Sunday, September 8, 2013

Contrasts and Contradictions: In Literature and Life

There is a great resource available for Literature teachers of all grade levels. I am using it in my 8th grade Literature class but I find the strategies helpful for my own spiritual and leisure reading.

Notice & Note: Strategies for Close Reading
Kylene Beers  and Robert E. Probst
Heinemann, 2013

This book suggests strategies to help readers make sense of text.  Some of the students I work with tell me the hardest thing about reading is understanding what they have read. With the genesis of common core and the challenge to present kids with more complex text, we have to help kids develop their skills for figuring out what the words on the page really mean. This book is one great tool to have in the teacher toolbox. The authors have presented "signposts" based on features in novels commonly taught, that help readers understand character, plot, and theme.

I introduced the first signpost, Contrasts and Contradictions, with the story "Thank you, Ma'm" by Langston Hughes. The story begins with a contradiction that impacts the plot and theme. A young boy attempts to snatch the purse of a woman, who ends up taking him home.  A relationship based on trust begins from that initial contradiction. My students had no problem finding the contradictions and contrasts throughout  the story. How it impacted plot and theme was a little tougher so we will keep working on that. One of the young men noted that all the contradictions were "good" and we discussed the possibility that we wouldn't always find only positive contrasts in stories, or in life!

We carried on this signpost to another story, "The Drummer Boy of Shiloh" by Ray Bradbury. The students quickly identified the contradiction as the general in the story admitting to the scared young drummer boy that he also cried sometimes. He cried about the seriousness of the battle and the lives of young soldiers. This discussion opened the path for a discussion about the somber mood of the story which takes place on the night before one of the bloodiest battles of the Civil War.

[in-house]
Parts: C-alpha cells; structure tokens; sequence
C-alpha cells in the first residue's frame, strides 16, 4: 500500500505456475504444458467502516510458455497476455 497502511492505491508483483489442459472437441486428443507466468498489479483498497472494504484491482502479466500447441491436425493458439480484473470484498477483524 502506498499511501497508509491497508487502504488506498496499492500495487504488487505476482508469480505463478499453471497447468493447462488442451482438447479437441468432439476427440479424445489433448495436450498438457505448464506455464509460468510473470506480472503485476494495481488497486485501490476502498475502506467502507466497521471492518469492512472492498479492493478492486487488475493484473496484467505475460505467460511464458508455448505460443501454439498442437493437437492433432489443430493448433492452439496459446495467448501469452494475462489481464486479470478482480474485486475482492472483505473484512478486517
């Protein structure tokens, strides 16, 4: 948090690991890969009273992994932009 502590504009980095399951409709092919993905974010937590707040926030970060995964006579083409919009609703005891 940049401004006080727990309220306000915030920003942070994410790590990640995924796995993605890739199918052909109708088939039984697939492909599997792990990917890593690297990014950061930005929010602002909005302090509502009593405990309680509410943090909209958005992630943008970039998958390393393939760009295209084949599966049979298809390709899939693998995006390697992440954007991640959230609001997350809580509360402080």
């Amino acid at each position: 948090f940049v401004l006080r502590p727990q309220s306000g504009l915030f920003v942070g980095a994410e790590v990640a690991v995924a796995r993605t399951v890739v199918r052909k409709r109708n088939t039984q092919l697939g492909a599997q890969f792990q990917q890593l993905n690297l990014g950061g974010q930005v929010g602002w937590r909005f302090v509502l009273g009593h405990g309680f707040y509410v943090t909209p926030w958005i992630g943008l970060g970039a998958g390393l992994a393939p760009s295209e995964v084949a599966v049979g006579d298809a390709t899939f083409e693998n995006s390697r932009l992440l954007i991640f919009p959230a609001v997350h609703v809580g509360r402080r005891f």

Since introducing this, I have become more aware of the signposts in my own reading. Today's gospel from Luke 14:25-33 has always been a troubling one for me. I have heard a myriad of sermons and homilies on it over the years but until today didn't realize exactly why it troubled me so. Here is Jesus, our loving Jesus, telling us to hate. It's a contrast, a contradiction, and totally unexpected. And it bothers me. But it must mean something and today the words of many pastors and writers came together for me as I sorted through the message as I understand it:

When you said "yes" to follow me, you didn't sign up to bring potato salad to the church picnic. You signed up for a lifestyle change that won't always be comfortable or sweet. The people you love the most may not always be the ones who will help you to the Kingdom. The carefully laid  plans of your white picket fence (or log cabin in my case) future may not be what is in store for you. Stay open, be willing to give some things up and don't always expect this journey to be smooth. There will be joy, there will be abundance, but get off the throne and let me run things. Don't get too attached to anything or anybody because, really, this gig is mine. You are the disciple. Welcome aboard.

Sometimes a teacher, always a learner.


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